Review: Death at a Fixer-Upper by Sarah T. Hobart

Death at a Fixer Upper
Title: Death at a Fixer-Upper Author: Sarah T. Hobart Format: ebook, 267 pages Published: May 17, 2016 by Alibi ISBN: 0399177841


Newly armed with her real estate license, Sam Turner loves Arlinda, her quirky seaside hometown in Northern California. But life by the beach isn’t exactly a breeze: She and her teenage son, Max, are being evicted from their apartment, her long absent ex-husband unexpectedly resurfaces, and her possibly romantic relationship with sexy Chief of Police Bernie Aguilar is, well . . . complicated. All Sam wants is a quick and easy sale. What she gets instead is a killer headache—or three.  Sam’s trying to drum up interest in 13 Aster Lane, a rambling Victorian fixer-upper that’s more than a little neglected—and possibly haunted—so when a trio of offers arrive out of the blue, she can’t help thinking it’s too good to be true. But after a new client drops dead on the property, she fears she’s lost more than a commission. Before Sam’s out of house and home, she must unmask a killer targeting her clients, or the only property she’ll be moving will be plots—at the local cemetery.

Source: Netgalley

My Rating: 2½/5 stars

My Review:

Sam Turner needs to sell a house! Unfortunately, the only property on her real estate dance card is a rundown Victorian that no one has wanted for decades.  Unloading this monstrosity isn’t going to be easy but Sam has bills to pay and a teenage son to support so she’s going to unload that house, even if it kills her.

For years, no one has been interested in the old Victorian but, in what Sam sees as a stroke of luck, all of a sudden there is interest in the property.  In fact, there is suddenly a lot of interest in the property and if Sam plays her cards right, she’ll get a hefty commission from the sale.  The timing couldn’t be better since Sam’s car is in need of some major repairs, she’s buying a new house of her own, and she’s pretty sure her scumbag landlord is going to charge her a huge fee for “repairs” needed on her crappy apartment.  All Sam has to do is convince just one of the interested parties that the house is worth fixing, the roses are worth saving, ghosts aren’t real, and this really isn’t a good place to build a new subdivision.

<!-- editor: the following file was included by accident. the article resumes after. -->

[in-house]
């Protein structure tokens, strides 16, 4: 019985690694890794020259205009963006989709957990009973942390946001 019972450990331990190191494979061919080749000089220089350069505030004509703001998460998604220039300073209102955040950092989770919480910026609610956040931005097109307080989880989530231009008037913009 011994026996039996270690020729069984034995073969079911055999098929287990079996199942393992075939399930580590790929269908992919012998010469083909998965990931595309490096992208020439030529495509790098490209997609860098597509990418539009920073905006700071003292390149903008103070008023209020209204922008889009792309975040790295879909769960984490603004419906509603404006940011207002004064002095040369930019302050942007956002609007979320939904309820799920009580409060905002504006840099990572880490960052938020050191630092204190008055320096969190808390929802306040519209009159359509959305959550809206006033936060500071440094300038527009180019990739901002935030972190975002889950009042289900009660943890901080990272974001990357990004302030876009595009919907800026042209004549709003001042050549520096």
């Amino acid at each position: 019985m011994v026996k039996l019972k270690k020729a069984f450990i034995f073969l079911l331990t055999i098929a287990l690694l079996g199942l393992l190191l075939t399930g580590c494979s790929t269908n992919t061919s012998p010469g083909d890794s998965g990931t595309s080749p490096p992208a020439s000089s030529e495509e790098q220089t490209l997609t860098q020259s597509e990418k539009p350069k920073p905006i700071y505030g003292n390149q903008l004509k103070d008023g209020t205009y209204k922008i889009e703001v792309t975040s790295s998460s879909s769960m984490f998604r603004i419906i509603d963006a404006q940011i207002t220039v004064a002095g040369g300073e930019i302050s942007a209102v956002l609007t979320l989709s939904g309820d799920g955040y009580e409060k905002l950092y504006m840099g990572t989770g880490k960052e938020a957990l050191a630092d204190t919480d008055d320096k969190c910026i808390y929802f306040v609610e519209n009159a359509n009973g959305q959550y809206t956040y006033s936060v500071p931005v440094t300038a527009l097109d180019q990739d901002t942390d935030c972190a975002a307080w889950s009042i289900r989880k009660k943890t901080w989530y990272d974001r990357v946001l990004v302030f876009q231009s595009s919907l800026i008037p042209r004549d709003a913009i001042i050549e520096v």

As the days pass, events related to the sale of the property become strange, perplexing, and eventually downright dangerous.  With each weird and/or dangerous occurrence, Sam becomes more curious about the history of the property and the people who are involved with it.  Poking around in the past isn’t always a good idea and as Sam continues to uncover new information, the threat to her safety becomes more serious.  Too curious for her own good, Sam keeps digging and uncovers the answers to an unsolved bank robbery, the truth about the death of the previous property owner, and why her current buyers are dropping like flies. 

The Bottom Line: As I sit here writing this review, I’m finding it difficult to get really excited about this read.  I didn’t dislike it but I also had to remind myself on several occasions that I needed to finish reading this book.  Seasoned readers know that having to remind yourself to read a book isn’t a glowing recommendation.  There aren’t any major technical issues with this read but there are some real stretches and unnecessary bits where the plot is concerned.  For example, the homeless man who hangs out at the real estate office, the reappearance of Sam’s ex-husband, her flighty sister saving the day, and the barely there romance with the chief of police.  These stretches and unnecessary bits detract from an otherwise decent plot line and make the read somewhat convoluted, a state I do not care for in my reads.  While many readers will find this read quirky and fun, I found it be only OK and was hoping for so much more.

Amazon | B & N | Kobo


Want to weigh in?

Fill in your details below or click an icon to log in: Logo

You are commenting using your account. Log Out /  Change )

Google photo

You are commenting using your Google account. Log Out /  Change )

Twitter picture

You are commenting using your Twitter account. Log Out /  Change )

Facebook photo

You are commenting using your Facebook account. Log Out /  Change )

Connecting to %s

%d bloggers like this: